SAT Math 11.3 Geometry and Measurement. How far does a point on the outside of the circle travel?

Additional Topics in Math | Circle theorems |

Circles | Circumference |

Geometry | Circles |

Product Type | SAT Math |

SAT Math | Geometry and Measurement |

Got it? Let's get to it.

To figure this thing out, we need to know the circumference of the wheel.

To calculate the circumference, we multiply pi by the diameter of the circle.

Since we know the radius of the circle is 6 inches, we can just double that to get the diameter,

which in this case, is 12 inches. So to get the circumference, we just need

to multiply 12 inches by pi.

So let's do it. Twelve inches multiplied by 3.14, gives the wheel a circumference of 37.68 inches.

But…we’re not done yet.

The wheel turns four times, so we need to multiply 37.68 by four,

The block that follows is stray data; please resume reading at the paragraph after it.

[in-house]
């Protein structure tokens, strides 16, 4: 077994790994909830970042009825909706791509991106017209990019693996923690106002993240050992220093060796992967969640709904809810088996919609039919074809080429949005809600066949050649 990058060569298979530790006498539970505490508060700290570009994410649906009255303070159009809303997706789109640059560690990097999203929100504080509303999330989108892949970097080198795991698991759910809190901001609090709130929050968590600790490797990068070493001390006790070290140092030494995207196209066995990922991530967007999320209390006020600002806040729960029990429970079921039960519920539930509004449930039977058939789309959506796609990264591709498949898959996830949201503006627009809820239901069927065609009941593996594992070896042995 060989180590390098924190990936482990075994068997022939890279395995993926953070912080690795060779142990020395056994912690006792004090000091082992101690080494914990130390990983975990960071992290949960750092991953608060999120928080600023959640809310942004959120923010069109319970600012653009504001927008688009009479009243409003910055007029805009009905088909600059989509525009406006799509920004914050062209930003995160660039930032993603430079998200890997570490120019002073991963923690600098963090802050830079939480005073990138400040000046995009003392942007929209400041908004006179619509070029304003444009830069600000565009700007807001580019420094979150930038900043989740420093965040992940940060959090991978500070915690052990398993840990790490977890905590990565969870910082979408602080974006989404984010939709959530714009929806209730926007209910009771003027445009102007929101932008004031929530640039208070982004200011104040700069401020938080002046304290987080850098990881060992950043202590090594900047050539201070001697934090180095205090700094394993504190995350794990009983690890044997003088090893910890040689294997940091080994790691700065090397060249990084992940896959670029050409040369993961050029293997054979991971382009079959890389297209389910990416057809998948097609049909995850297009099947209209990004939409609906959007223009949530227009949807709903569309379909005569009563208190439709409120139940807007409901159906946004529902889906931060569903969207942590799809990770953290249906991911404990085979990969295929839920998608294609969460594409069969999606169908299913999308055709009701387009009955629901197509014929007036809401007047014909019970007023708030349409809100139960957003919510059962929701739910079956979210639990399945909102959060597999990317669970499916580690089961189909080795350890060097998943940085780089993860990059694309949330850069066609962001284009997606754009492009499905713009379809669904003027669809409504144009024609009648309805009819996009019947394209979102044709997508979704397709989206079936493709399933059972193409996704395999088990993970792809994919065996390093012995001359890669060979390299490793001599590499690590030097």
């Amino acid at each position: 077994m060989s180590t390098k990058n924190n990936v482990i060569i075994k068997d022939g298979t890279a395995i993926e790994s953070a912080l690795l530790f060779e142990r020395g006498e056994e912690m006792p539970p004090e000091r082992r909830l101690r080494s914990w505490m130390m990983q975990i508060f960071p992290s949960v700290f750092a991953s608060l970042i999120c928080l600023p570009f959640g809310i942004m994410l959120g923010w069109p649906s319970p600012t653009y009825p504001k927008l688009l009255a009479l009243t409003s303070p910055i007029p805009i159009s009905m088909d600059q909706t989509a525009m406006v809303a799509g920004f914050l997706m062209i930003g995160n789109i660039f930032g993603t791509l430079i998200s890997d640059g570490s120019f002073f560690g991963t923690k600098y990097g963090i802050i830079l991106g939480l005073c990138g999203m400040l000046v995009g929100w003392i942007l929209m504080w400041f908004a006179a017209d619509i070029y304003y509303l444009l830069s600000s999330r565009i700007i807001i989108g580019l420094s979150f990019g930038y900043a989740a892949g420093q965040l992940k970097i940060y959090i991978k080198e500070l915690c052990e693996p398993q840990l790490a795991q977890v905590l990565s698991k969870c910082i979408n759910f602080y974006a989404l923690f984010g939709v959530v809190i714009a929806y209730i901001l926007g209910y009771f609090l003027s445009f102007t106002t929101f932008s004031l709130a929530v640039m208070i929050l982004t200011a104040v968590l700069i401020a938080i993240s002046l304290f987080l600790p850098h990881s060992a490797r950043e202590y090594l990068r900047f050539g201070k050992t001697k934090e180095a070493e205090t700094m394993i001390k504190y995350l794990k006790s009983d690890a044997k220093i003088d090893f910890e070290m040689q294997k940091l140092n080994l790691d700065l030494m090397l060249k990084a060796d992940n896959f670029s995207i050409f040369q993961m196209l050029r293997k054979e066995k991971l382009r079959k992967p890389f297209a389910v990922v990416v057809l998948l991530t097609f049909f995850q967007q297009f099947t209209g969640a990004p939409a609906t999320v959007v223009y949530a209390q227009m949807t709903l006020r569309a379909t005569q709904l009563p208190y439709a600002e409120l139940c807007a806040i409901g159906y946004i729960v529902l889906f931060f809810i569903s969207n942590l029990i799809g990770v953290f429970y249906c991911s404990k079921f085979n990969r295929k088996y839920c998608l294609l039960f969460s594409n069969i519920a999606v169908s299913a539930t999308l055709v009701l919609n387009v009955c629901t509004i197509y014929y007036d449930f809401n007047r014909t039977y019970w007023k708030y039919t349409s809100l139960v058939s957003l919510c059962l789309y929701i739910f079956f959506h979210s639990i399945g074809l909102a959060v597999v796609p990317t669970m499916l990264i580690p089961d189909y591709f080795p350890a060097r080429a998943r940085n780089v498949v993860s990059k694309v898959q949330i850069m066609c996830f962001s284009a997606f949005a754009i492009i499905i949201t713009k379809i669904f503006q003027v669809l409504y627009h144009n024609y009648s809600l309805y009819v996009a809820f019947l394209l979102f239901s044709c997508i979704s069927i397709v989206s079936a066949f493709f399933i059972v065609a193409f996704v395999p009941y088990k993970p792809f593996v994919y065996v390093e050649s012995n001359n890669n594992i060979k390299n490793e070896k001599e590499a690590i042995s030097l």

which will give us the total distance that the wheel travels in four rotations.

Some quick calculations…and we've got a distance traveled of 150.72 inches.

Since we’re rounding to the nearest whole number, the answer is 151 inches.

And one quick note before we ride our unicycle into the sunset…

To find the circumference of a circle, we can either multiply the diameter of the circle

by pi, or we can multiply the radius of the circle by pi and then multiply that by two.

Since the diameter is equal to twice the radius, the answer is the same.

Alright, now let's hop on that magnificent one-wheeled contraption and…

…ride like the wind?